Norway is an unincorporated community in Mission Township, LaSalle County, Illinois. Located along the Fox River, the community was the site of an early Norwegian-American settlement. Today it is the site of the State of Illinois Norwegian Settlers Memorial.
Hauge Lutheran Church in Norway
|Elevation||640 ft (200 m)|
|Time zone||UTC-6 (CST)|
|• Summer (DST)||UTC-5 (CDT)|
60551 (Sheridan, Illinois)
|Area code(s)||815 & 779|
Norway received its name from the nearby rural community of settlers from Norway in the area known as the Fox River Settlement. The village was the center of Norwegian immigration dating to 1834. The settlers had in large part relocated from the Kendall Settlement in New York State which had been founded earlier by pioneers who arrived from Norway during 1825 aboard the Restauration. Norwegian-American pioneer leader Cleng Peerson founded this second settlement in the Fox River Valley of Illinois.
Norway does not have a local government, fire district, school district, local policing or postal services. Most local government services are provided by the nearby community of Sheridan. Postal addresses are designated as either being in Sheridan or Serena both of which are no more than six miles away.
Norway and the neighboring community of Newark represent the predominating Scandinavian heritage of the far northeast corner of LaSalle County, part of Kendall County, and far southeast corner of DeKalb County. Norway was also an early site of missionary work by Mormons, which laid the groundwork for later Mormon missions in Scandinavia.
Just south of Norway, there is a memorial dedicated to Norwegian immigrants who settled in the area, with a small park, a cemetery, and a plaque from King Olav V. This memorial commemorates the Fox River Settlement, the site of the first permanent Norwegian-American immigrant settlement in the Midwest.
Norsk Museum is located 9 miles northeast of Ottawa, Illinois on highway 71. The museum is located in a former Norwegian Lutheran Church which served as a house of worship from 1848 until 1918. Norsk Museum is dedicated to the Scandinavian settlers who founded the area around Norway, Illinois in the 1800s.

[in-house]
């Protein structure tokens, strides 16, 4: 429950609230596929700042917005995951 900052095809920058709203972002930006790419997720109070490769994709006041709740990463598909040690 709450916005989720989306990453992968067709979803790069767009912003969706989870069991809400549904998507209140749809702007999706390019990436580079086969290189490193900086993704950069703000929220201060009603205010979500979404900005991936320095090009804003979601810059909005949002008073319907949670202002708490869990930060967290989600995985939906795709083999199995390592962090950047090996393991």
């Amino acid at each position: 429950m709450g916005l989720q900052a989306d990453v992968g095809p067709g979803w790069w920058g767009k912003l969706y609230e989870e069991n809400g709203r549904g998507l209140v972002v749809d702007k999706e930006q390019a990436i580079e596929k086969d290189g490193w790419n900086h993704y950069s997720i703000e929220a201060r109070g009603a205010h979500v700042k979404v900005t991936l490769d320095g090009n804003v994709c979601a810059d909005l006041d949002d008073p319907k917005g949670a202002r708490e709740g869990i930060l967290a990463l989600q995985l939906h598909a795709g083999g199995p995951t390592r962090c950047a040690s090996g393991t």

Norway is deeply connected to its past, as most evidently shown at the Norway Store. The store has sat on the same spot for over a century, and the Borchsenius family, which started the store, still continues to own the store, as well as a nursery and a few other pieces of land in the immediate area.
- U.S. Geological Survey Geographic Names Information System: Norway, Illinois
- 1834 Settlement at Norway, Illinois Archived 2009-03-27 at the Wayback Machine (Illinois History)
- The Kendall Settlement Survived (Richard L. Canuteson. Norwegian-American Historical Association. Volume 27: Page 243)
- History of LaSalle County, Illinois (Michael Cyprian O'Byron. Chicago: Lewis Pullishing Company. 1924)
- The First Chapter of Norwegian Immigration (1821-1840); Its Causes and Results (Rasmus B. Anderson, Madison, Wisconsin: 1895)
- Strand, A. E. "The "Sloopers" Who Came to Illinois". A History of the Norwegians in Illinois (Chicago: John Anderson Publishing Co.). Retrieved March 15, 2016.
- Homeward to Zion: The Mormon Migration from Scandinavia (William Mulder. Univ of Minnesota Press; 2000)
- Norwegian Settlers Memorial Archived 2009-03-27 at the Wayback Machine (Illinois Historic Preservation Agency)
- "Norsk Museum". The Norwegian National League of Chicagoland. Retrieved March 15, 2016.
- Tom Sistak (January 6, 2012). "Family Tradition: Norway Store has been part of the Borchsenius family since 1848". mywebtimes.com. Retrieved March 15, 2016.